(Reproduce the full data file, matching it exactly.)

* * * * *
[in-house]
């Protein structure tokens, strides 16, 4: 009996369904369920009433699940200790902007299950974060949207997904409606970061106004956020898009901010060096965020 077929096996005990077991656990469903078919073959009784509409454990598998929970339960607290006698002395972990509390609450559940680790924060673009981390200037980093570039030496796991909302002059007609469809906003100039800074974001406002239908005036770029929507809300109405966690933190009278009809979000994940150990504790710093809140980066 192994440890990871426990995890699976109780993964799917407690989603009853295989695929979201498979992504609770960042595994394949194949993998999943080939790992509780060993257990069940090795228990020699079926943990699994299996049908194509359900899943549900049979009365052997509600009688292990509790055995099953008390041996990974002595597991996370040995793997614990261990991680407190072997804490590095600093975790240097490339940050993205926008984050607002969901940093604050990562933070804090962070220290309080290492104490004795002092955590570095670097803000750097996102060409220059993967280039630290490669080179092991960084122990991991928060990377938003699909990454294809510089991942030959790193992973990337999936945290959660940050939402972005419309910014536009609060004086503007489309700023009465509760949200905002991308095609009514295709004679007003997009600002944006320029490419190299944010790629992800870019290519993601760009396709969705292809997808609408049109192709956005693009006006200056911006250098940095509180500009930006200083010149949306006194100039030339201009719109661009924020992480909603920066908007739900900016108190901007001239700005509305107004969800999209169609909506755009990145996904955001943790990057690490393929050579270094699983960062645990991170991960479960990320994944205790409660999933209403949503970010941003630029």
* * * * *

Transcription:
[in-house]
């Protein structure tokens, strides 16, 4: 009996369904369920009433699940200790902007299950974060949207997904409606970061106004956020898009901010060096965020 077929096996005990077991656990469903078919073959009784509409454990598998929970339960607290006698002395972990509390609450559940680790924060673009981390200037980093570039030496796991909302002059007609469809906003100039800074974001406002239908005036770029929507809300109405966690933190009278009809979000994940150990504790710093809140980066 192994440890990871426990995890699976109780993964799917407690989603009853295989695929979201498979992504609770960042595994394949194949993998999943080939790992509780060993257990069940090795228990020699079926943990699994299996049908194509359900899943549900049979009365052997509600009688292990509790055995099953008390041996990974002595597991996370040995793997614990261990991680407190072997804490590095600093975790240097490339940050993205926008984050607002969901940093604050990562933070804090962070220290309080290492104490004795002092955590570095670097803000750097996102060409220059993967280039630290490669080179092991960084122990991991928060990377938003699909990454294809510089991942030959790193992973990337999936945290959660940050939402972005419309910014536009609060004086503007489309700023009465509760949200905002991308095609009514295709004679007003997009600002944006320029490419190299944010790629992800870019290519993601760009396709969705292809997808609408049109192709956005693009006006200056911006250098940095509180500009930006200083010149949306006194100039030339201009719109661009924020992480909603920066908007739900900016108190901007001239700005509305107004969800999209169609909506755009990145996904955001943790990057690490393929050579270094699983960062645990991170991960479960990320994944205790409660999933209403949503970010941003630029």